Use this children’s Sunday School lesson about Elisha and his servant to teach children about generosity and helping others.
Needed: Bibles, pennies
Intro Game: Disciple Tag
Choose one student to be It. When they tag someone, that person links hands with them and joins their team. They continue adding people to their team, linking hands with each one until all but one student is part of their chain. That remaining student becomes It for the next round.
Play two or three rounds and then, say that you’ll explain why you played that version of tag after the lesson.
Say, Last time, we learned about how Elijah went up to Heaven. Does anyone remember how Elijah got to Heaven? (God sent a fiery chariot down to get him and carry him up to Heaven.)
Then Elijah’s helper, Elisha, became an even greater prophet than Elijah. Today, we’re going to learn about one of the miracles Elisha did for someone.
(Read 2 Kings 5:1 with your students.)
“Now Naaman was commander of the army of the king of Aram. He was a great man in the sight of his master and highly regarded, because through him the Lord had given victory to Aram. He was a valiant soldier, but he had leprosy.”
Who was Naaman? (He was the army commander for Aram, one of Israel’s enemies.)
And what disease did Naaman have? (Leprosy.)
Does anyone know what leprosy does to you? (Leprosy is a disease that makes your skin rot off and makes you look kind of like a zombie. It can even make your nose or ears or fingers or toes fall off.)
(Read 2 Kings 5:2-7 with your students.)
“Now bands of raiders from Aram had gone out and had taken captive a young girl from Israel, and she served Naaman’s wife. She said to her mistress, ‘If only my master would see the prophet who is in Samaria! He would cure him of his leprosy.’
Naaman went to his master and told him what the girl from Israel had said. ‘By all means, go,’ the king of Aram replied. ‘I will send a letter to the king of Israel.’ So Naaman left, taking with him [a lot] of silver, six thousand shekels of gold and ten sets of clothing. The letter that he took to the king of Israel read: ‘With this letter I am sending my servant Naaman to you so that you may cure him of his leprosy.’
As soon as the king of Israel read the letter, he tore his robes and said, ‘Am I God? Can I kill and bring back to life? Why does this fellow send someone to me to be cured of his leprosy? See how he is trying to pick a quarrel with me!’”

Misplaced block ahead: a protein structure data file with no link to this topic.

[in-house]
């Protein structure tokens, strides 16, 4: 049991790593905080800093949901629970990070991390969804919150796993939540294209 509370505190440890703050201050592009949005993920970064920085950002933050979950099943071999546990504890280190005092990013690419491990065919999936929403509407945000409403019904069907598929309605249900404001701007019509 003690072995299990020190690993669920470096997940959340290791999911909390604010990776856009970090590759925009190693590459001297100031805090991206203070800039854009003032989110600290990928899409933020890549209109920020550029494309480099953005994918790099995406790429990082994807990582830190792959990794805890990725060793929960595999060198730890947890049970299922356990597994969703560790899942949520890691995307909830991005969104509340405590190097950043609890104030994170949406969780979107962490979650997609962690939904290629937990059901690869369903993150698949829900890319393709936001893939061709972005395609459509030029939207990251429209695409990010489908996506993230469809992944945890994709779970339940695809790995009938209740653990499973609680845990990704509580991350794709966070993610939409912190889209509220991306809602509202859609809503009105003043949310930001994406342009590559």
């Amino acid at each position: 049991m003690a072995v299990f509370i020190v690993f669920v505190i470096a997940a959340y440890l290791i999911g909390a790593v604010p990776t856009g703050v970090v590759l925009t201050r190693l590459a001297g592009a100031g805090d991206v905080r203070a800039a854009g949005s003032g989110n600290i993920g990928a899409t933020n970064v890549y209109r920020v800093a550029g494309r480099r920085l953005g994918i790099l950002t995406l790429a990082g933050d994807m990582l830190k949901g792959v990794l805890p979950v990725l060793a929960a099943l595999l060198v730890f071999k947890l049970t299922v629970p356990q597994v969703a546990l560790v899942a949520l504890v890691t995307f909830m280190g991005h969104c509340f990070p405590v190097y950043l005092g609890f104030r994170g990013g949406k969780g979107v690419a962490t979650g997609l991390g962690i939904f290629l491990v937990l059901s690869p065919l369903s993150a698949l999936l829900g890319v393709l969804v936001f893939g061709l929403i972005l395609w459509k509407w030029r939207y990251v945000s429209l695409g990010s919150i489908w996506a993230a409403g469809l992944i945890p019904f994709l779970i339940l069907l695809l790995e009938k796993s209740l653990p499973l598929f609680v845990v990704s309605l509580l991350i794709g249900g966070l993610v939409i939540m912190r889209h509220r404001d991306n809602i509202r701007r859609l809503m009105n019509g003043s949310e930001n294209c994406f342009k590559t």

Why is the king of Israel upset? (The king of Aram sent his army commander, Naaman, to Israel so that Naaman could be cured of his leprosy. But the king of Israel can’t cure leprosy so he thinks the king of Aram will get mad and attack him because he couldn’t cure Naaman’s leprosy.)
(Read 2 Kings 5:8-12 with your students.)
“When Elisha the man of God heard that the king of Israel had torn his robes, he sent him this message: ‘Why have you torn your robes? Have the man come to me and he will know that there is a prophet in Israel.’ So Naaman went with his horses and chariots and stopped at the door of Elisha’s house. Elisha sent a messenger to say to him, ‘Go, wash yourself seven times in the Jordan, and your flesh will be restored and you will be cleansed.’
“But Naaman went away angry and said, ‘I thought that he would surely come out to me and stand and call on the name of the Lord his God, wave his hand over the spot and cure me of my leprosy. Are not Abana and Pharpar, the rivers of Damascus, better than all the waters of Israel? Couldn’t I wash in them and be cleansed?’ So he turned and went off in a rage.”
Why is Naaman angry? (Because Naaman wanted Elisha to do a special miracle for him to cure him of his leprosy, but Elisha didn’t even come out of his house to see Naaman. He just sent his servant to tell Naaman to go wash in the river. Naaman thought Elisha was tricking him because he knew that just washing in the river usually wouldn’t be enough to heal him of his leprosy.)
(Read 2 Kings 5:13-14 with your students.)
“Naaman’s servants went to him and said, ‘My father, if the prophet had told you to do some great thing, would you not have done it? How much more, then, when he tells you, “Wash and be cleansed”!’ So he went down and dipped himself in the Jordan seven times, as the man of God had told him, and his flesh was restored and became clean like that of a young boy.”
How did simply washing in the river heal Naaman? (Washing in the river usually wouldn’t have been enough to heal Naaman, but God did a miracle for Naaman and healed him.)
When Naaman did what Elisha said and went to wash in the river, God did a miracle for him. If we want God to help us, then we have to do what He says. How do we know what God wants us to do? (The Bible tells us what God wants us to do.)
If we do the right things that God tells us to do in the Bible, then He will help us.
(Read 2 Kings 5:15-16 with your students.)
“Then Naaman and all his attendants went back to the man of God. He stood before him and said, ‘Now I know that there is no God in all the world except in Israel. So please accept a gift from your servant.’
The prophet answered, ‘As surely as the Lord lives, whom I serve, I will not accept a thing.’ And even though Naaman urged him, he refused.”
Why didn’t Elisha want Naaman to pay him for healing him? (Elisha didn’t want money for healing Naaman. He only wanted to help him.)
God likes it when we help people for free. We shouldn’t always do things for money. We should do things because we want to help people.
And did Elisha care that Naaman was one of Israel’s enemies? (No.)